"Carrie, Baby" by Levi WashingtonReview
If last week's magnum opus "Check 1, 2" gave ample evidence of Levi Washington's perfectionism then this week's single release "Carrie, Baby" certainly reinforces that. I am currently writing this review within minutes of his finding a mix he was happy with, and as you can see, it has taken him until Wednesday to do so, missing his customary release moment by two whole days in order to present his work as he hears it himself & to its best advantage…. And on top of this he has decided to move to two releases a week. If you factor in the myriad live events he is currently organising each week around the area via his Phoenix Collective, I can only assume that he has phased sleeping out of his life.
Anyway, I'd better plunge straight into "Carrie Baby" before the next one arrives… In fact like the proverbial bus (or at any rate like they used to be), if you wait for a succession of Levi singles, you will experience the odd existential one, some dark nights of the soul, the odd nod towards addiction or mental angst, but you know sooner or later a love song, or something quite like one will come along to carry you off.
And "Carrie, Baby" is pretty much like a love song, though it's rare for Levi not to twist our expectations of the genre or offer us a view from an unusual perspective to challenge our preconceptions. Despite the long hours spent honing the recording, apparently this was a pretty spontaneous affair in terms of the writing & much could possibly be said of the narrative it offers us…..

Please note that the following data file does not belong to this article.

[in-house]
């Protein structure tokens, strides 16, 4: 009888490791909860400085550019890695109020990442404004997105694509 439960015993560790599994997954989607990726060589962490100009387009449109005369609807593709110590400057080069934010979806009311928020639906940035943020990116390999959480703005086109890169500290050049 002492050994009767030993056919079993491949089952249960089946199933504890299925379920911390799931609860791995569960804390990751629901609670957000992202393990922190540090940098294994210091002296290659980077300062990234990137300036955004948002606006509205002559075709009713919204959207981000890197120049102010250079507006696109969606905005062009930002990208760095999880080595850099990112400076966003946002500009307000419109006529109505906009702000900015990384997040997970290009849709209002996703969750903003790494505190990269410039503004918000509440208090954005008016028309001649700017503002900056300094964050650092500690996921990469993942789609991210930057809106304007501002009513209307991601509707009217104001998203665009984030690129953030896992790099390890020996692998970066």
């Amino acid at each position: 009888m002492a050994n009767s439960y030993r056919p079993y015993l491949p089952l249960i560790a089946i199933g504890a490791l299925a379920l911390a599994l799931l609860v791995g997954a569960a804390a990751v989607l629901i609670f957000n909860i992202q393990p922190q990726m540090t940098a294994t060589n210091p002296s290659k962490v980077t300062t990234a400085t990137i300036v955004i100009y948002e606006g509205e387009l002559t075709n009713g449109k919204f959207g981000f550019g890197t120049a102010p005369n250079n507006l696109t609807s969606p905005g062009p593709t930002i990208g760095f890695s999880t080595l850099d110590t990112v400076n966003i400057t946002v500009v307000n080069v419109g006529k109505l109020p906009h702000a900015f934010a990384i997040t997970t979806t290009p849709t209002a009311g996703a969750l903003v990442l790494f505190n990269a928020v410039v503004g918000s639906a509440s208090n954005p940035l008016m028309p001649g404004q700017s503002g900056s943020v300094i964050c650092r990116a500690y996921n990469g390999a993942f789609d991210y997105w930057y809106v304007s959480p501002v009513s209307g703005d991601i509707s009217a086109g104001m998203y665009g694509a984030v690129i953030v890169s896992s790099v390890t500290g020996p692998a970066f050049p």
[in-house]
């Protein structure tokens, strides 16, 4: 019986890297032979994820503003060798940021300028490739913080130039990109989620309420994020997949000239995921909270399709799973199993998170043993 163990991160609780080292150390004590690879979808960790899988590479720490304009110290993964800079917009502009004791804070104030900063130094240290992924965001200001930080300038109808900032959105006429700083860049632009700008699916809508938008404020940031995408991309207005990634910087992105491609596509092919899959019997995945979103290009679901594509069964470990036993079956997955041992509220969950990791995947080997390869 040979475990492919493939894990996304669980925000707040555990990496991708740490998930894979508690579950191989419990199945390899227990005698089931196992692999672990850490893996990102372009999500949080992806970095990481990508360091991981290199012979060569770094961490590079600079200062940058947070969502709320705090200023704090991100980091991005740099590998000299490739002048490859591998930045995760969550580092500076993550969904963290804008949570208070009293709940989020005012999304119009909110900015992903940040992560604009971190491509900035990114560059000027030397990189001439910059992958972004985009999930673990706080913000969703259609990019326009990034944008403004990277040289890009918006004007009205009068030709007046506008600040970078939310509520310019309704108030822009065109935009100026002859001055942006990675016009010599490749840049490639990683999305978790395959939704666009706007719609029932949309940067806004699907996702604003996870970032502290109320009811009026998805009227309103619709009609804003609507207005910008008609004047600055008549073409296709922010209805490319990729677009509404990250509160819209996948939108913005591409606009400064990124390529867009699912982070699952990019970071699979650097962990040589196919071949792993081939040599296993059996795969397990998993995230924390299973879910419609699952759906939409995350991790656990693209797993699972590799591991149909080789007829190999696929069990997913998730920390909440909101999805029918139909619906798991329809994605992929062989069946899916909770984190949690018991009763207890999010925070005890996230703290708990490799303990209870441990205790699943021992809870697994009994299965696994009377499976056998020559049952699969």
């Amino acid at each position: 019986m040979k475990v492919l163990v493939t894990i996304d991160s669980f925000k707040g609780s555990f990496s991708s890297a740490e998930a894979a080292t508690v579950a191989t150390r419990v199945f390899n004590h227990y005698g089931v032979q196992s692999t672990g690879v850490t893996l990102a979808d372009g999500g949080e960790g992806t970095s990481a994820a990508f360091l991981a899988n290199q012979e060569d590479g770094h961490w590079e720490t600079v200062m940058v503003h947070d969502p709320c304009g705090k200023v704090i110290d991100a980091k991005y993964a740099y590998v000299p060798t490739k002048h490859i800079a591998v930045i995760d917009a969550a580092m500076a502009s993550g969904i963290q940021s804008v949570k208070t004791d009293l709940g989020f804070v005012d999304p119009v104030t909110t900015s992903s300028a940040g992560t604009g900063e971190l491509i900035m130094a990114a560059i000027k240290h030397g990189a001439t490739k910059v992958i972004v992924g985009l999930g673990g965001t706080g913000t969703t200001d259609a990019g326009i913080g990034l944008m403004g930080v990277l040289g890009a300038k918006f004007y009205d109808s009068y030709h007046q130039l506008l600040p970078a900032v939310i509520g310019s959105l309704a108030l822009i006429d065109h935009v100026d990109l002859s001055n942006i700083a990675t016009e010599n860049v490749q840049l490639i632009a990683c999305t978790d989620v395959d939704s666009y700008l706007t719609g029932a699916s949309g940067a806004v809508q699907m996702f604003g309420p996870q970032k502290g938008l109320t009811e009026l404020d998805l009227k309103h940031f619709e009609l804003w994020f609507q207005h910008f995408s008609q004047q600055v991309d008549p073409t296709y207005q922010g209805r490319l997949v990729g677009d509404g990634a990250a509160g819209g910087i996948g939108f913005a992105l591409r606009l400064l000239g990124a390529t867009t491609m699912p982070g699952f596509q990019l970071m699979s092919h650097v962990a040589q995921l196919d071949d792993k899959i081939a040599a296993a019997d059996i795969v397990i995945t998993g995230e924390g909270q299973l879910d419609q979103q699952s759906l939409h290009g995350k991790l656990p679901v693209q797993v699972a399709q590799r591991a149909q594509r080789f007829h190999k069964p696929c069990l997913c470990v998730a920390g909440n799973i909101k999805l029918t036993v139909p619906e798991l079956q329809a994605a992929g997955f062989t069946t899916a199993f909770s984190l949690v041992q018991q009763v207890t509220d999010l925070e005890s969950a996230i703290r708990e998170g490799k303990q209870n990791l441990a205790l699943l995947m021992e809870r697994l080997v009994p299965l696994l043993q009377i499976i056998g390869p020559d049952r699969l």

A primarily acoustic number, showcasing his gentler guitar playing style (you can really hear his fingers shift on the frets on the main part (there are some beautiful extra embellishments on a second instrument plus an exquisite solo and a tinkling piano providing some extra foundation), the direction is probably towards where folk bumps into country: the basic tune being fairly straight forward, with the melodic adornments coming from the vocal part which certainly goes up in the direction of the top of his range at times.
Is it a happy love song: not entirely: at least it seems to delineate a romance in progress, with hope being favoured over attainment. He sets out his expectations and while he clearly isn't there yet, and some pleading is needed, he certainly hasn't given up. If you had to sketch a spectrum of Levisongs, while not at the "deliriously content" end, "Carrie, Baby" is certainly nearer it than it is the opposite one... which can be a gloomy & forbidding place to say the least.